When thinking about the deformation of texts, it occurred to me to start at the most extreme case: what is the maximum amount of difference which we will tolerate, and still grant that two texts are (in some meaningful way) "the same"?

In doing so, I am responding (in part) to suggestions made in Peter Shillingsburg's "Polymorphic, Protean, Reliable, Electronic Texts", where he says "every new embodiment of a literary text is a new, additional, and altered embodiment of it".  His thinking about texts takes us away from the naive position that there is an single, ideal, encoded digital representation of any literary work; rather, we can focus on the digital text as an opportunity to access and manipulate the text, and thereby learn something about both the digital instantiation and the work that it embodies.

So I started by tackling pairs of texts that claim to be "the same work", but are vastly different in scale. What are the characteristics of a short summary or précis (of a literary text) which make it adequate or acceptable?

The measures of adequacy for non-fictional précis's and abstracts are practical: a good précis is one which serves the information needs of the searcher -- it guides the searcher to the longer text in cases where that longer text meets the information needs; or it provides the sought after information. These criteria are not (normally) relevant to reading of literature.

A more useful handle on the problem came from the discussion of equivalence in translation studies: a translation of a text can be to have reached its goal if it achieves equivalent effects to the original. These effects can of course include the characteristics which interest us in literature.

I'm going to have time to talk briefly about three kinds of texts, and schematically lay them along two axes. The texts are:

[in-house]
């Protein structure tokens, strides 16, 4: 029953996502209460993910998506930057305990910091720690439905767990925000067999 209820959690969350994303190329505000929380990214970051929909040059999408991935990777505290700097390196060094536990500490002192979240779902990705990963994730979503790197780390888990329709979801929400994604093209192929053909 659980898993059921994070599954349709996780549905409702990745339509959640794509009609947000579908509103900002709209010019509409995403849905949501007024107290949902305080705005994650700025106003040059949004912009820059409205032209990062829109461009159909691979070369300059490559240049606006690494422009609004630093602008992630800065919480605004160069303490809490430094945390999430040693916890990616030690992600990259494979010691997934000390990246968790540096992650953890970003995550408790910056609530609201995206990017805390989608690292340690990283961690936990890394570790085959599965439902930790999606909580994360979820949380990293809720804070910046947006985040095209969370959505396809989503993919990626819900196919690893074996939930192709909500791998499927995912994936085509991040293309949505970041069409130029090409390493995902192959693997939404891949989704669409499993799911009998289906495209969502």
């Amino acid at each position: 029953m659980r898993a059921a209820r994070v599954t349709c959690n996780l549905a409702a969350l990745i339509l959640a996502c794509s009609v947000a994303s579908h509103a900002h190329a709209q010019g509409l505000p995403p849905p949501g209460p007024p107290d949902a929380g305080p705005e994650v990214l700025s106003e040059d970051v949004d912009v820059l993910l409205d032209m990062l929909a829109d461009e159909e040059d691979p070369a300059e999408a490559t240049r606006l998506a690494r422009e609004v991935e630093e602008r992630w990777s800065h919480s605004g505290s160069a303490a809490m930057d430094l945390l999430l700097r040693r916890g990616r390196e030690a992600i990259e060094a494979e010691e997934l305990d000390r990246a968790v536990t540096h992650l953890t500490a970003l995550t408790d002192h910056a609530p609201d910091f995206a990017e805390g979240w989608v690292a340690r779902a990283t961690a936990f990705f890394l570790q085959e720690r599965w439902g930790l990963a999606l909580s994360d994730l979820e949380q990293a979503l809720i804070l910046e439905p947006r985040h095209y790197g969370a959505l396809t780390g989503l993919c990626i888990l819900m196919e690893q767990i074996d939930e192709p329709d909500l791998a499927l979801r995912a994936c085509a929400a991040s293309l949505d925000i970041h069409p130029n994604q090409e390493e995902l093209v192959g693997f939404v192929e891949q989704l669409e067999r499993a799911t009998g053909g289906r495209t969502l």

3. Masterpieces of World Literature

These familiar summaries and commentaries, original produced by Frank Magill under the title Masterplots, are widely used précis's of world classics.

I chose to focus on English language prose texts, in order that the summaries were not different from the original in language and genre as well as length.

I will use Dickens A Christmas Carol for my first test case. How can we relate the summary (at 6500 characters, only 4% as long), to its original?


I am bringing up a display environment which I developed, to help us look at, and think about these cases. The idea is to display the two texts in relation to each other. There are two approaches: paragraph by paragraph, or word by word.

The longer text is here above; A Christmas Carol strung out, like Christmas lights, along the top; the rectangular icons:

  1. suggest the relative length of each paragraph

  2. hint at the text by a mouse hover

  3. and give access to the text, with a click.

Below it is Magill's summary.  The two texts are aligned by a simple edit-distance algorithm: for each paragraph of the second text, which paragraph of the first text is it least unlike?  (A constraint is applied to prevent these really short texts from being strewn across the original text with no reference to order.)  And again, access to the text is provided (paragraph numbers, hover, and click).

This visualization is very rudimentary; I look forward to working with my colleagues at Alberta who participate in the Experimental Reading Workshop to improve it.

But already we can see interesting processes at work:

  1. the general for the specific: adjectives such as "frightened", "skimpy", "generous" cover one or more specific actions which Dickens presents without editorial comment.